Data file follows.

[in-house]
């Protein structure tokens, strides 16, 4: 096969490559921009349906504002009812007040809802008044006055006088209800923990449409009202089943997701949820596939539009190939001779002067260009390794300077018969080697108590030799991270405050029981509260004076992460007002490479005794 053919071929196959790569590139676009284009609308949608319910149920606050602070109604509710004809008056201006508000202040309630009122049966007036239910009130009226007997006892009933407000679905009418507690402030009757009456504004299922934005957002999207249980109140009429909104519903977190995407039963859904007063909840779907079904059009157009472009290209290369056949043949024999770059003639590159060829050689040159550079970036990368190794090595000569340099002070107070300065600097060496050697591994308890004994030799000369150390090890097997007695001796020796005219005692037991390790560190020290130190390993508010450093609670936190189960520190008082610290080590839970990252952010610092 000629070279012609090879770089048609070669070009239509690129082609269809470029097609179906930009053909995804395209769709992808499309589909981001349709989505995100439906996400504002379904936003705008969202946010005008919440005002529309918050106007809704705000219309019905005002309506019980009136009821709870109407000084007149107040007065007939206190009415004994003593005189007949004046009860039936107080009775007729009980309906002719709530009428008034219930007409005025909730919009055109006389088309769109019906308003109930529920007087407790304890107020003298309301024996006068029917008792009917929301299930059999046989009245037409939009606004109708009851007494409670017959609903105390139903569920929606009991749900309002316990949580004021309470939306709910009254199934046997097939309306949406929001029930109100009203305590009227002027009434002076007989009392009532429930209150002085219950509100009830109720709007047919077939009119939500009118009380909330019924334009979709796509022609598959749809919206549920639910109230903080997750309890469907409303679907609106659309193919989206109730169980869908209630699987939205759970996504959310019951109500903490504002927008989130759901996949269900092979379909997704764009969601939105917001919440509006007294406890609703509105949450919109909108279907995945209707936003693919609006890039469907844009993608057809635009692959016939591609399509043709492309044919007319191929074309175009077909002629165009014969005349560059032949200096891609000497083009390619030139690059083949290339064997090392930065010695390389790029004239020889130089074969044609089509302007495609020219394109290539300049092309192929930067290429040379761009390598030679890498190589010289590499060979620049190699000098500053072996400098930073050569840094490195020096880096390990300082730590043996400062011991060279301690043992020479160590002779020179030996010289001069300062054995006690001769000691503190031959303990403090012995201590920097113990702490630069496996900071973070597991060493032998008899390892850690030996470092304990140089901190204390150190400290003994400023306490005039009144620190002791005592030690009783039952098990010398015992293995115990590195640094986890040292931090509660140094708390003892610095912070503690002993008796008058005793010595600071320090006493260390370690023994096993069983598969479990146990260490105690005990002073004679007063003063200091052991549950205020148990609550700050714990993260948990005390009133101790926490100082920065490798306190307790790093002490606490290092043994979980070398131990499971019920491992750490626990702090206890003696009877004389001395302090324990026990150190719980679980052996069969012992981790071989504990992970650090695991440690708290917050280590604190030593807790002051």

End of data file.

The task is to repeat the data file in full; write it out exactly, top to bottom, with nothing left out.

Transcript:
[in-house]
């Protein structure tokens, strides 16, 4: 096969490559921009349906504002009812007040809802008044006055006088209800923990449409009202089943997701949820596939539009190939001779002067260009390794300077018969080697108590030799991270405050029981509260004076992460007002490479005794 053919071929196959790569590139676009284009609308949608319910149920606050602070109604509710004809008056201006508000202040309630009122049966007036239910009130009226007997006892009933407000679905009418507690402030009757009456504004299922934005957002999207249980109140009429909104519903977190995407039963859904007063909840779907079904059009157009472009290209290369056949043949024999770059003639590159060829050689040159550079970036990368190794090595000569340099002070107070300065600097060496050697591994308890004994030799000369150390090890097997007695001796020796005219005692037991390790560190020290130190390993508010450093609670936190189960520190008082610290080590839970990252952010610092 000629070279012609090879770089048609070669070009239509690129082609269809470029097609179906930009053909995804395209769709992808499309589909981001349709989505995100439906996400504002379904936003705008969202946010005008919440005002529309918050106007809704705000219309019905005002309506019980009136009821709870109407000084007149107040007065007939206190009415004994003593005189007949004046009860039936107080009775007729009980309906002719709530009428008034219930007409005025909730919009055109006389088309769109019906308003109930529920007087407790304890107020003298309301024996006068029917008792009917929301299930059999046989009245037409939009606004109708009851007494409670017959609903105390139903569920929606009991749900309002316990949580004021309470939306709910009254199934046997097939309306949406929001029930109100009203305590009227002027009434002076007989009392009532429930209150002085219950509100009830109720709007047919077939009119939500009118009380909330019924334009979709796509022609598959749809919206549920639910109230903080997750309890469907409303679907609106659309193919989206109730169980869908209630699987939205759970996504959310019951109500903490504002927008989130759901996949269900092979379909997704764009969601939105917001919440509006007294406890609703509105949450919109909108279907995945209707936003693919609006890039469907844009993608057809635009692959016939591609399509043709492309044919007319191929074309175009077909002629165009014969005349560059032949200096891609000497083009390619030139690059083949290339064997090392930065010695390389790029004239020889130089074969044609089509302007495609020219394109290539300049092309192929930067290429040379761009390598030679890498190589010289590499060979620049190699000098500053072996400098930073050569840094490195020096880096390990300082730590043996400062011991060279301690043992020479160590002779020179030996010289001069300062054995006690001769000691503190031959303990403090012995201590920097113990702490630069496996900071973070597991060493032998008899390892850690030996470092304990140089901190204390150190400290003994400023306490005039009144620190002791005592030690009783039952098990010398015992293995115990590195640094986890040292931090509660140094708390003892610095912070503690002993008796008058005793010595600071320090006493260390370690023994096993069983598969479990146990260490105690005990002073004679007063003063200091052991549950205020148990609550700050714990993260948990005390009133101790926490100082920065490798306190307790790093002490606490290092043994979980070398131990499971019920491992750490626990702090206890003696009877004389001395302090324990026990150190719980679980052996069969012992981790071989504990992970650090695991440690708290917050280590604190030593807790002051």